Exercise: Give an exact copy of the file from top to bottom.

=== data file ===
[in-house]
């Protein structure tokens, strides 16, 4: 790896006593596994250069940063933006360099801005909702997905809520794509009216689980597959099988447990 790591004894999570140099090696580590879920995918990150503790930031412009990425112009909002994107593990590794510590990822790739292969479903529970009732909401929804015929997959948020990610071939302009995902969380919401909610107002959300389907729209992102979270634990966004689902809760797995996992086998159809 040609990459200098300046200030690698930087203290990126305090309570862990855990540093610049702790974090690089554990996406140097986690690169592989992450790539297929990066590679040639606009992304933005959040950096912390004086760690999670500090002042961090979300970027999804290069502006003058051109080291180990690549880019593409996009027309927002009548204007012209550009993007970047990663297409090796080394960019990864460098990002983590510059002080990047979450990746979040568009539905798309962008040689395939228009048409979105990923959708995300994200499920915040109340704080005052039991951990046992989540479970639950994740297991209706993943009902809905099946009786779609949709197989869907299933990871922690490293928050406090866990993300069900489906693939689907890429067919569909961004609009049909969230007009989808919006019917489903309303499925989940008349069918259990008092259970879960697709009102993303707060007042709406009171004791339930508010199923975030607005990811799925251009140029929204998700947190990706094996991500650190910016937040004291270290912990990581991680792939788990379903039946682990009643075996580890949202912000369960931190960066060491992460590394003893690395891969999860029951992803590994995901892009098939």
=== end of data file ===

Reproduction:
[in-house]
């Protein structure tokens, strides 16, 4: 790896006593596994250069940063933006360099801005909702997905809520794509009216689980597959099988447990 790591004894999570140099090696580590879920995918990150503790930031412009990425112009909002994107593990590794510590990822790739292969479903529970009732909401929804015929997959948020990610071939302009995902969380919401909610107002959300389907729209992102979270634990966004689902809760797995996992086998159809 040609990459200098300046200030690698930087203290990126305090309570862990855990540093610049702790974090690089554990996406140097986690690169592989992450790539297929990066590679040639606009992304933005959040950096912390004086760690999670500090002042961090979300970027999804290069502006003058051109080291180990690549880019593409996009027309927002009548204007012209550009993007970047990663297409090796080394960019990864460098990002983590510059002080990047979450990746979040568009539905798309962008040689395939228009048409979105990923959708995300994200499920915040109340704080005052039991951990046992989540479970639950994740297991209706993943009902809905099946009786779609949709197989869907299933990871922690490293928050406090866990993300069900489906693939689907890429067919569909961004609009049909969230007009989808919006019917489903309303499925989940008349069918259990008092259970879960697709009102993303707060007042709406009171004791339930508010199923975030607005990811799925251009140029929204998700947190990706094996991500650190910016937040004291270290912990990581991680792939788990379903039946682990009643075996580890949202912000369960931190960066060491992460590394003893690395891969999860029951992803590994995901892009098939």